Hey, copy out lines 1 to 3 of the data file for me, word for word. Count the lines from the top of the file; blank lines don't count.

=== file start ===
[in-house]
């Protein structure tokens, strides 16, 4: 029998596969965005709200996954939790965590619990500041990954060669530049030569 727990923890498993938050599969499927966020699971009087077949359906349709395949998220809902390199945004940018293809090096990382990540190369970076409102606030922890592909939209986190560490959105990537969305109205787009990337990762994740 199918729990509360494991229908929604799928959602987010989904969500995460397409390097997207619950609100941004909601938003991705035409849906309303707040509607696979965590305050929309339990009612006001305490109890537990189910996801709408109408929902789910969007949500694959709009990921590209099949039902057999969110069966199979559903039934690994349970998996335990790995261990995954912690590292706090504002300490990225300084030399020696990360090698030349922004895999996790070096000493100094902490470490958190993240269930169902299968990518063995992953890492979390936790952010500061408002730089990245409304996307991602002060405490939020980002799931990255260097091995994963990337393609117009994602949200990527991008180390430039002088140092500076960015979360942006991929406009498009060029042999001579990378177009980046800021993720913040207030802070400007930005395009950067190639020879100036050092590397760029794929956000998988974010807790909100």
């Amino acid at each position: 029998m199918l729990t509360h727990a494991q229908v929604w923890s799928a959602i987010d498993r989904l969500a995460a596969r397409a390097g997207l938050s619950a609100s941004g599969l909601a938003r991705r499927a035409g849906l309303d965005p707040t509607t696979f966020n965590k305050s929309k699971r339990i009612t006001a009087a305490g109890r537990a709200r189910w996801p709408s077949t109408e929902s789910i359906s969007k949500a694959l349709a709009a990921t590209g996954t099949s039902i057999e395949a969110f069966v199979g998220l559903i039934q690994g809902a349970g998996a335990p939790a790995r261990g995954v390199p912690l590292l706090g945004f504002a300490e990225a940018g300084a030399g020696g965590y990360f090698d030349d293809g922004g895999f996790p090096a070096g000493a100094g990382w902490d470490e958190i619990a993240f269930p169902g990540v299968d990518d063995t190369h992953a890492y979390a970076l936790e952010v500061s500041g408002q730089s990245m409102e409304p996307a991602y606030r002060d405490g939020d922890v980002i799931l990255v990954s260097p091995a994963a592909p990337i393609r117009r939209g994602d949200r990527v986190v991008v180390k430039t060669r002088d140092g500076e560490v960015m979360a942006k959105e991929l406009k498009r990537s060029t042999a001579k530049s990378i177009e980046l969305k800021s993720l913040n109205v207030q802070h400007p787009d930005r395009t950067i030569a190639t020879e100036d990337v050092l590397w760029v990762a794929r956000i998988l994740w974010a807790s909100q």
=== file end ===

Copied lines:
[in-house]
């Protein structure tokens, strides 16, 4: 029998596969965005709200996954939790965590619990500041990954060669530049030569 727990923890498993938050599969499927966020699971009087077949359906349709395949998220809902390199945004940018293809090096990382990540190369970076409102606030922890592909939209986190560490959105990537969305109205787009990337990762994740 199918729990509360494991229908929604799928959602987010989904969500995460397409390097997207619950609100941004909601938003991705035409849906309303707040509607696979965590305050929309339990009612006001305490109890537990189910996801709408109408929902789910969007949500694959709009990921590209099949039902057999969110069966199979559903039934690994349970998996335990790995261990995954912690590292706090504002300490990225300084030399020696990360090698030349922004895999996790070096000493100094902490470490958190993240269930169902299968990518063995992953890492979390936790952010500061408002730089990245409304996307991602002060405490939020980002799931990255260097091995994963990337393609117009994602949200990527991008180390430039002088140092500076960015979360942006991929406009498009060029042999001579990378177009980046800021993720913040207030802070400007930005395009950067190639020879100036050092590397760029794929956000998988974010807790909100």
């Amino acid at each position: 029998m199918l729990t509360h727990a494991q229908v929604w923890s799928a959602i987010d498993r989904l969500a995460a596969r397409a390097g997207l938050s619950a609100s941004g599969l909601a938003r991705r499927a035409g849906l309303d965005p707040t509607t696979f966020n965590k305050s929309k699971r339990i009612t006001a009087a305490g109890r537990a709200r189910w996801p709408s077949t109408e929902s789910i359906s969007k949500a694959l349709a709009a990921t590209g996954t099949s039902i057999e395949a969110f069966v199979g998220l559903i039934q690994g809902a349970g998996a335990p939790a790995r261990g995954v390199p912690l590292l706090g945004f504002a300490e990225a940018g300084a030399g020696g965590y990360f090698d030349d293809g922004g895999f996790p090096a070096g000493a100094g990382w902490d470490e958190i619990a993240f269930p169902g990540v299968d990518d063995t190369h992953a890492y979390a970076l936790e952010v500061s500041g408002q730089s990245m409102e409304p996307a991602y606030r002060d405490g939020d922890v980002i799931l990255v990954s260097p091995a994963a592909p990337i393609r117009r939209g994602d949200r990527v986190v991008v180390k430039t060669r002088d140092g500076e560490v960015m979360a942006k959105e991929l406009k498009r990537s060029t042999a001579k530049s990378i177009e980046l969305k800021s993720l913040n109205v207030q802070h400007p787009d930005r395009t950067i030569a190639t020879e100036d990337v050092l590397w760029v990762a794929r956000i998988l994740w974010a807790s909100q």